A number of subsequent developments in economic thought emerged from these criticisms of Ricardian thought. Say's Law—the theory advanced by Ricardo, Say, and James Mill, which states that the economy will automatically produce full employment—came to be rejected by certain heterodox economists, notably Marx. In addition, a growing body of socialist literature by French, Swiss, German, and English writers questioned the classical notion that economic harmony was best achieved by means of the unimpeded workings of a capitalist economy. The nineteenth-century culmination of this heterodox thought was Marx's Kapital.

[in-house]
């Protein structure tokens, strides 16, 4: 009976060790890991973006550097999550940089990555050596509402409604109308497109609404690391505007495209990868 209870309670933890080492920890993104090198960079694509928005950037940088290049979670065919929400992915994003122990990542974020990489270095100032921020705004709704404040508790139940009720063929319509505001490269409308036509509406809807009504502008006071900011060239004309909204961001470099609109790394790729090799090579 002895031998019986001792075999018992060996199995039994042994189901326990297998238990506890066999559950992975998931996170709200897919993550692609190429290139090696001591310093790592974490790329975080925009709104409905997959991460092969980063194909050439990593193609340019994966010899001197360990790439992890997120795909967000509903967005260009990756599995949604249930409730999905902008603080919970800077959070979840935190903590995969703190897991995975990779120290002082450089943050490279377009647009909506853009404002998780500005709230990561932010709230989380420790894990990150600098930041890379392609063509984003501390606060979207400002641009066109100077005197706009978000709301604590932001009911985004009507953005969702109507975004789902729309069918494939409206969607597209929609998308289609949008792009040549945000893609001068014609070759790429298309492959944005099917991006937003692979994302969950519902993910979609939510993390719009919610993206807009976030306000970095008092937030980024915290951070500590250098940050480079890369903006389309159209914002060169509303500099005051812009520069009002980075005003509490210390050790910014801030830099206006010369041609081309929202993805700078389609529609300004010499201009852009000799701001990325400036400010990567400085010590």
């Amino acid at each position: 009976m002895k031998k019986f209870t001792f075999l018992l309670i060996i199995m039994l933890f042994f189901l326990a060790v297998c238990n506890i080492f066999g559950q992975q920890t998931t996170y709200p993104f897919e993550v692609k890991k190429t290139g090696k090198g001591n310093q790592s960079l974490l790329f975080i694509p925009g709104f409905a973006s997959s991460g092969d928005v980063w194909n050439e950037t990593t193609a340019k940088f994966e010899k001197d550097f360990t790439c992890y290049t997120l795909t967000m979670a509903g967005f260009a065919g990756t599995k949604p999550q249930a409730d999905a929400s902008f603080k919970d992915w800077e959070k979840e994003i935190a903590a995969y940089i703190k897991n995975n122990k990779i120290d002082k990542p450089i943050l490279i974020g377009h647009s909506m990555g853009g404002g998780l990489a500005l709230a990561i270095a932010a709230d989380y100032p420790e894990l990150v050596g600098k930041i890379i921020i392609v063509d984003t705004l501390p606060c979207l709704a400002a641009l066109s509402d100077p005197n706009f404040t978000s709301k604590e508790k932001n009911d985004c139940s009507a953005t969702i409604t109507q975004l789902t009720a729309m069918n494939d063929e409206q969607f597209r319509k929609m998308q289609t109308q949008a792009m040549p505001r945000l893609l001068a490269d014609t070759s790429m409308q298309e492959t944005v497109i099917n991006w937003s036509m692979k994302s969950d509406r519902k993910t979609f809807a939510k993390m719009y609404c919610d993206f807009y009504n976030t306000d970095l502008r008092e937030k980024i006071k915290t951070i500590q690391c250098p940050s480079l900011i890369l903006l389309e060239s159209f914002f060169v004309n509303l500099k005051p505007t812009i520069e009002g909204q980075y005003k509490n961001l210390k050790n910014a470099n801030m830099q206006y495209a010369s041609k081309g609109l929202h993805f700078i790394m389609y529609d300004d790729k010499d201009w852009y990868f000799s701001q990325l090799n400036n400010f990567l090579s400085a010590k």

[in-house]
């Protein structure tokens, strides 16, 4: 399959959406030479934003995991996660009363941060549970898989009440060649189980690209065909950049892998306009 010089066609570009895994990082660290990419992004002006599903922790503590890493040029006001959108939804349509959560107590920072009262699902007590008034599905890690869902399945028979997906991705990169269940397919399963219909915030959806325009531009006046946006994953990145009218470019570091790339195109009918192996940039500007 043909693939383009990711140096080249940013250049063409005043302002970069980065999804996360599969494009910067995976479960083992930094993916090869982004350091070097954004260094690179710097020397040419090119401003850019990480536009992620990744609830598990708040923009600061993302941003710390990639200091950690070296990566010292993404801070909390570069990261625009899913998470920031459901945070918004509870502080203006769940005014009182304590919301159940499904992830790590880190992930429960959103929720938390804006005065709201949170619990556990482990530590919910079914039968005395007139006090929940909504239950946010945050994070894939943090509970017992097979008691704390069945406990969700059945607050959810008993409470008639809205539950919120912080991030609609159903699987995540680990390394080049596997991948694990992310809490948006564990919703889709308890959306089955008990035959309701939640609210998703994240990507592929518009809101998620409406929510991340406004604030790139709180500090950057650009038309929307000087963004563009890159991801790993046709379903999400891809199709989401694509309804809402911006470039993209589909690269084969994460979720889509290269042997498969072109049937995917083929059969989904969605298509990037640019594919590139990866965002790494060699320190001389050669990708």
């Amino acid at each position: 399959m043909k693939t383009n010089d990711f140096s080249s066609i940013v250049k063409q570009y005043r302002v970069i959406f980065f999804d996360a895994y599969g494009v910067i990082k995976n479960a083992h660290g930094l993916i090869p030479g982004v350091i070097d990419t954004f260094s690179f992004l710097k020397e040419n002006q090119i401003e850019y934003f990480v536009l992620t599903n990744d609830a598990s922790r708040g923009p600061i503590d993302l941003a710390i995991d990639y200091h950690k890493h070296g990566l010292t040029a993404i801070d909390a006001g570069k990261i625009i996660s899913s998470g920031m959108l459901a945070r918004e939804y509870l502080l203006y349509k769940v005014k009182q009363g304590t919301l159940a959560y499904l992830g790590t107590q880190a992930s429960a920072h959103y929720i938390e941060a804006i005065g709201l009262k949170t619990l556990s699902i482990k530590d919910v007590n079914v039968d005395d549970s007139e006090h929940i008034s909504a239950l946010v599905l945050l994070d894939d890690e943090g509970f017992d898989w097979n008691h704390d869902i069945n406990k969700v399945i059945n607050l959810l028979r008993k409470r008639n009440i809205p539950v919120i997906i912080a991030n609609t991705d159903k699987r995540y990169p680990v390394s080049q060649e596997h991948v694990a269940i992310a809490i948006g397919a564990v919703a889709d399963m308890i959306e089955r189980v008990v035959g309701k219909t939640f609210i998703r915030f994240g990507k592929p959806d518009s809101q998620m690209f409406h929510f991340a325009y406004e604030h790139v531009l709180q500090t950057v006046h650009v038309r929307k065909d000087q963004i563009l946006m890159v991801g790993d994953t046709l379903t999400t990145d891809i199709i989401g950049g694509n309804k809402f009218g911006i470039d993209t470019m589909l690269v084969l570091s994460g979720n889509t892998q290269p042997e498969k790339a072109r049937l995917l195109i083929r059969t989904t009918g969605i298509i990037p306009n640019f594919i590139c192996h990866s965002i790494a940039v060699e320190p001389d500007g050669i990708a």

A more technical body of criticism was advanced by men who were studying economics more as a profession than as an avocation. These writers tried to spell out more explicitly the proper scope and method of economics and to identify the chief building blocks of the classical system. Their major thrust was to reject, in part, the Malthusian population doctrine, historically diminishing returns in agriculture, and the wages fund doctrine, and to replace the labor theory of value with a value theory in which profits were a determinant of price and in which the role of demand and utility in determining relative prices was enlarged. This line of analysis finally bore fruit in the marginal utility school, which began in the 1870s, as well as in the economics of Alfred Marshall.